The Texans went through most of the offseason failing to address one major area. Last Monday, they…
Inside Scoop: Rosevelt Colvin
Though Colvin barely saw much action as a rookie or even in his second season, his third (2001) and fourth (2002) seasons in Chicago are when he established a reputation for getting after the quarterback. He amassed 10.5 sacks each year adding 59 and 55 solo tackles respectively. Things weren't quite so rosy in New England.
Colvin's first season as a Patriot was a forgetful one. He participated in just two games before landing on injured reserve with a hip injury that he never fully recovered from until the season after. His second year in Foxboro the team went back to the Super Bowl, yet this time instead of being a bystander, Colvin was more of a factor, registering over 30 tackles and five sacks.
It wasn't until Colvin's third year in New England's 3-4 defense (2005) that he "got it." The light went on for Colvin who finally turned in the type of season the Patriots envisioned when they signed him to a big contract in 2003. Colvin recorded seven sacks and 60 tackles (40 solo) as he worked his way into a starting role. He built upon that season in 2006, when he again led the team in sacks with 8.5, starting 15 games for just the second time in his career.
What Colvin does well:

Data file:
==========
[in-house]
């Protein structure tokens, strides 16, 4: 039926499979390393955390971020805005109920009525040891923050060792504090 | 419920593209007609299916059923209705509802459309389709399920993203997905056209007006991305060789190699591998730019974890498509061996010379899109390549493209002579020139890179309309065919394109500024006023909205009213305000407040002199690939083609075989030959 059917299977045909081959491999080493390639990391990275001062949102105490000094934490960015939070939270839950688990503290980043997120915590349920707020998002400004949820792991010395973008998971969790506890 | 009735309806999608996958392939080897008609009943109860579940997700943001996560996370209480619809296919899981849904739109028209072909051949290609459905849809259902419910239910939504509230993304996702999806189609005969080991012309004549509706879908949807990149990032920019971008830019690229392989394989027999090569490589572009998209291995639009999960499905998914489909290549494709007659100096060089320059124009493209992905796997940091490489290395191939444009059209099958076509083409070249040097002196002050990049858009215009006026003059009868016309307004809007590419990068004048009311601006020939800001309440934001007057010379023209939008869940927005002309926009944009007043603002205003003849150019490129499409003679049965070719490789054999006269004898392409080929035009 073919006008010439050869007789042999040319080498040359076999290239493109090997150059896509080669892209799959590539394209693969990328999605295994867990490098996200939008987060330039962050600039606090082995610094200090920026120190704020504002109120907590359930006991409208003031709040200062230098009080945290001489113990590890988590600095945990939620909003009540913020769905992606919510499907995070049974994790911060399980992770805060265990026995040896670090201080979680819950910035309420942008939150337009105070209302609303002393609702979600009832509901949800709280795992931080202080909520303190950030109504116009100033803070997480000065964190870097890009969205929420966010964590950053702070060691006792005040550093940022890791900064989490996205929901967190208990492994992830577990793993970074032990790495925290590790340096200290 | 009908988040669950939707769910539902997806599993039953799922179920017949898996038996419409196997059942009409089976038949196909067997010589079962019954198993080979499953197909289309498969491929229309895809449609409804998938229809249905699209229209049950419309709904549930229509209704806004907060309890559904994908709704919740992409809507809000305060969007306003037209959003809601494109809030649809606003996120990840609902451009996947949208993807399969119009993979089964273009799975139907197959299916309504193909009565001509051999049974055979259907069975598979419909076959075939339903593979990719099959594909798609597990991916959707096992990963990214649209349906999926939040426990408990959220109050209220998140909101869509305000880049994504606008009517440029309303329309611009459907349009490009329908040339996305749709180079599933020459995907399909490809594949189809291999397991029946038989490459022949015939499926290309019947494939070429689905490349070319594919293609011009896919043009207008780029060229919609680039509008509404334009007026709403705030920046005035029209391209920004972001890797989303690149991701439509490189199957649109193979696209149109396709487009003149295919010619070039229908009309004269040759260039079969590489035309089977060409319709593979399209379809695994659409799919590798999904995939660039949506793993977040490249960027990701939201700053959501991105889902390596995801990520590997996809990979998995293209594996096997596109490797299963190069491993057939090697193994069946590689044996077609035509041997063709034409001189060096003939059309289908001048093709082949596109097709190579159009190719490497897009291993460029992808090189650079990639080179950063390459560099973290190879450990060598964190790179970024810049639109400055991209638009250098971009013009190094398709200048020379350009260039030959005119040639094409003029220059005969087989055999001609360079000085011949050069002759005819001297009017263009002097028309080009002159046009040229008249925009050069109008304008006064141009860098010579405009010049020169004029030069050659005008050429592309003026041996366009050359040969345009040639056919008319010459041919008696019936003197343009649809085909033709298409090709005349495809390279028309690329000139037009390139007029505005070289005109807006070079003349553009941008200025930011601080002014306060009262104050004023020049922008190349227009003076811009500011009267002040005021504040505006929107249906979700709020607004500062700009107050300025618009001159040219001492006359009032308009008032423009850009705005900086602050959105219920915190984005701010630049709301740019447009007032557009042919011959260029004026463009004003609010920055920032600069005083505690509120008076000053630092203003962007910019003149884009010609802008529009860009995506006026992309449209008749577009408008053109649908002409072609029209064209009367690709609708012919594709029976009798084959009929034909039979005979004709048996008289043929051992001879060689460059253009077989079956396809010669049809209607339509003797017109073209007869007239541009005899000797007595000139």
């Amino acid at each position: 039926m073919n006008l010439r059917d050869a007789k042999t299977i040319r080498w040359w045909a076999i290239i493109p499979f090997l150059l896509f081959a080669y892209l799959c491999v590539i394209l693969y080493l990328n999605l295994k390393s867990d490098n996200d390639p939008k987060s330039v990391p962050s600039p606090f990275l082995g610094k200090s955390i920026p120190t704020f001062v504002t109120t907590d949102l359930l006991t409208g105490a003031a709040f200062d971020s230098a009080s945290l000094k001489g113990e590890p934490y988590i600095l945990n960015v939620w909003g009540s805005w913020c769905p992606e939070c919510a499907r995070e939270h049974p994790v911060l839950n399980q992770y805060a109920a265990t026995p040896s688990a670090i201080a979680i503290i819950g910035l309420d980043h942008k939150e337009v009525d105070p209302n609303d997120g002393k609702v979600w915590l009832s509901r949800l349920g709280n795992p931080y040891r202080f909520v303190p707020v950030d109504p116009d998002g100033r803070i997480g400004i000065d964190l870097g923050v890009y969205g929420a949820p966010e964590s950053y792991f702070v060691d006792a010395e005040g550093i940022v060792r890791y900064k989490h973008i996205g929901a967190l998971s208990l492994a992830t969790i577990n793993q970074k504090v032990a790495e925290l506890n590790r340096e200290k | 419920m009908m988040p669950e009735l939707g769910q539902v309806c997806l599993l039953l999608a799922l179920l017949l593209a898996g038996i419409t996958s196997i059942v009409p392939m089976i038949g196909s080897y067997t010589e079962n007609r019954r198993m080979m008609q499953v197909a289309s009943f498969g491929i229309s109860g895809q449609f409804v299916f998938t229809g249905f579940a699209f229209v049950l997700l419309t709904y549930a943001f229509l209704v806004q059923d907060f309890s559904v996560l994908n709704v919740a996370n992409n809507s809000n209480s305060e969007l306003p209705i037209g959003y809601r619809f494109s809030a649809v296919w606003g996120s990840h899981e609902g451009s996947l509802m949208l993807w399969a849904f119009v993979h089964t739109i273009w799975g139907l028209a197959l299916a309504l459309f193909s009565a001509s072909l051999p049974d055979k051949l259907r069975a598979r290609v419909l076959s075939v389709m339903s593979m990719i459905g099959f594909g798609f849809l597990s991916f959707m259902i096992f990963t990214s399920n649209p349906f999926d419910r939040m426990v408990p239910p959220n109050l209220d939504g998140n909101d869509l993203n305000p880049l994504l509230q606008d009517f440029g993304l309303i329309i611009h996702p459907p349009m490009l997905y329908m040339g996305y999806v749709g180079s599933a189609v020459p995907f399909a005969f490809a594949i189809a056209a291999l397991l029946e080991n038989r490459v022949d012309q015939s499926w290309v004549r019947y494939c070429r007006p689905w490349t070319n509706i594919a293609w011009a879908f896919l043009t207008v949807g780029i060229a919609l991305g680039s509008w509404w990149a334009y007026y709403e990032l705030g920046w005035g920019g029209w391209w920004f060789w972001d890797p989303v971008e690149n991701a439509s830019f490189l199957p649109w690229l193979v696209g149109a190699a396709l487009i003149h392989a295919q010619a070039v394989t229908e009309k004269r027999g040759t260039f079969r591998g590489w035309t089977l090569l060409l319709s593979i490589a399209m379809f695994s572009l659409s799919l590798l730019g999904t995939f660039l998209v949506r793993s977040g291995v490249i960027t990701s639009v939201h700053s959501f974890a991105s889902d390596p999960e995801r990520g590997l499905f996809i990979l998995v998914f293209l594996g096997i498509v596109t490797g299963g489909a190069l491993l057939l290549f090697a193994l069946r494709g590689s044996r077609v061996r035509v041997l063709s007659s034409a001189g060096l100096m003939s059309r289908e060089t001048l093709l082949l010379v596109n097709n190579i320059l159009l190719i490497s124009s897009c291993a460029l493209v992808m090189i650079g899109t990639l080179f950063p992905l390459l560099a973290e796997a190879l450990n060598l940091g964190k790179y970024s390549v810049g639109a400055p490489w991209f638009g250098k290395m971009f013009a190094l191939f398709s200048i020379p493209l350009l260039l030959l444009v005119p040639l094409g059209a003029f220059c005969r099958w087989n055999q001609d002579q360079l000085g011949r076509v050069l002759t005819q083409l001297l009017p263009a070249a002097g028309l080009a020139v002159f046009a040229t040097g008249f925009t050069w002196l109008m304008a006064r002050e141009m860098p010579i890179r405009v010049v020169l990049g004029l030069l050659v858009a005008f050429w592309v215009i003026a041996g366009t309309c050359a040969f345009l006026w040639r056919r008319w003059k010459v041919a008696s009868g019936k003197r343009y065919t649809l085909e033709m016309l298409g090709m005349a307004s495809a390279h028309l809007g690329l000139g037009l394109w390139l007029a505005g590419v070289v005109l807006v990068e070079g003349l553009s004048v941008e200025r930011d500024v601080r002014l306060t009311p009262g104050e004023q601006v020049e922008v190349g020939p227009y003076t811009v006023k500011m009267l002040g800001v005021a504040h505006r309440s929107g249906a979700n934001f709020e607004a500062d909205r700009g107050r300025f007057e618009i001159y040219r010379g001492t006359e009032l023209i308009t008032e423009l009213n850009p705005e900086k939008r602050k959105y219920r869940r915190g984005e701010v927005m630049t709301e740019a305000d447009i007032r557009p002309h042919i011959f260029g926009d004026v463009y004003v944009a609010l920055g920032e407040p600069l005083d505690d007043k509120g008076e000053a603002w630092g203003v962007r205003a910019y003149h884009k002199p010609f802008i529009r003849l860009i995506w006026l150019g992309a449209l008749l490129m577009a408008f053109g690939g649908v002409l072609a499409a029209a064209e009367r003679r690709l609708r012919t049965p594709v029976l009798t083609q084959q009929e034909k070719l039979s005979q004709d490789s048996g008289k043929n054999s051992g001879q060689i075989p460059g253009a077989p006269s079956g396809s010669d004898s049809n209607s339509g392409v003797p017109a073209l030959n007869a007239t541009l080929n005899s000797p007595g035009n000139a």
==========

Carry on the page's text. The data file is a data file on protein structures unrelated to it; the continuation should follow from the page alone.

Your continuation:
Gets to the passer by beating the offensive tackle off the snap. He can use body lean, or a couple of moves to get position on bigger, slower linemen. Though he had troubles against top tier talent at times, Colvin's motor almost never quit. His relentless pursuit of the ball when the game was on the line was a trait many Patriots fans came to appreciate.
What he doesn't do so well:
Hold the point of attack against a strong ground game. It's not that Rosie is small, but when the play was designed to go right at him, he had less of an impact than other outside linebackers in the Patriots defense. He was a bear when the play goes away from him, but when it goes toward him, many times, it's as if he becomes engulfed by the play as the ball carrier rolls past.
What he offers another team:
A situational pass rusher who CAN play standard defense. His foot injury may be a concern for his next team. Durability is the question, and if he can show he has it, then he brings a significant boost in talent at the outside linebacker position. Anyone who thinks Colvin signed on to teach a bunch of rookies how to rush the passer needs to adjust their thinking. Colvin feels he can play, and when healthy, he certainly can.
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